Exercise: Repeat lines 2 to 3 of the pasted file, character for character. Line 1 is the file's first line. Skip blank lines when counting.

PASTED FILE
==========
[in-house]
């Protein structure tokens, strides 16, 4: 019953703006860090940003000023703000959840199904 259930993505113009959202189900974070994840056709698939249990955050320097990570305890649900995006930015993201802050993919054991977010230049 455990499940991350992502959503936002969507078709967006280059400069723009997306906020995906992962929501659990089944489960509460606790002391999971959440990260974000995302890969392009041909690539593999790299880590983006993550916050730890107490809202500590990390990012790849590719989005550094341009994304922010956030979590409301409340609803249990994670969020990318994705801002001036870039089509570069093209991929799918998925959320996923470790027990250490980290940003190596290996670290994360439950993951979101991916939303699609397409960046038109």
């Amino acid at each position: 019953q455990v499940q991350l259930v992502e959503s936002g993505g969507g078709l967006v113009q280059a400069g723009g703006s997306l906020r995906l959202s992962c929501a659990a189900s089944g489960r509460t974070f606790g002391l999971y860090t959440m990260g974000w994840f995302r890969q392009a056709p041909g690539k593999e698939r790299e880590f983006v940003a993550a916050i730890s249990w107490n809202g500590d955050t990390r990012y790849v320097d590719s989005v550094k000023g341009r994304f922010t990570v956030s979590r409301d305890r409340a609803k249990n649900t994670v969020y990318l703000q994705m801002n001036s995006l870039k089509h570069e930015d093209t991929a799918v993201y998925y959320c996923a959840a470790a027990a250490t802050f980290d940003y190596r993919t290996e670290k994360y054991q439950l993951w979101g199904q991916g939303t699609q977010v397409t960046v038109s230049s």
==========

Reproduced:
């Protein structure tokens, strides 16, 4: 019953703006860090940003000023703000959840199904 259930993505113009959202189900974070994840056709698939249990955050320097990570305890649900995006930015993201802050993919054991977010230049 455990499940991350992502959503936002969507078709967006280059400069723009997306906020995906992962929501659990089944489960509460606790002391999971959440990260974000995302890969392009041909690539593999790299880590983006993550916050730890107490809202500590990390990012790849590719989005550094341009994304922010956030979590409301409340609803249990994670969020990318994705801002001036870039089509570069093209991929799918998925959320996923470790027990250490980290940003190596290996670290994360439950993951979101991916939303699609397409960046038109």
């Amino acid at each position: 019953q455990v499940q991350l259930v992502e959503s936002g993505g969507g078709l967006v113009q280059a400069g723009g703006s997306l906020r995906l959202s992962c929501a659990a189900s089944g489960r509460t974070f606790g002391l999971y860090t959440m990260g974000w994840f995302r890969q392009a056709p041909g690539k593999e698939r790299e880590f983006v940003a993550a916050i730890s249990w107490n809202g500590d955050t990390r990012y790849v320097d590719s989005v550094k000023g341009r994304f922010t990570v956030s979590r409301d305890r409340a609803k249990n649900t994670v969020y990318l703000q994705m801002n001036s995006l870039k089509h570069e930015d093209t991929a799918v993201y998925y959320c996923a959840a470790a027990a250490t802050f980290d940003y190596r993919t290996e670290k994360y054991q439950l993951w979101g199904q991916g939303t699609q977010v397409t960046v038109s230049s």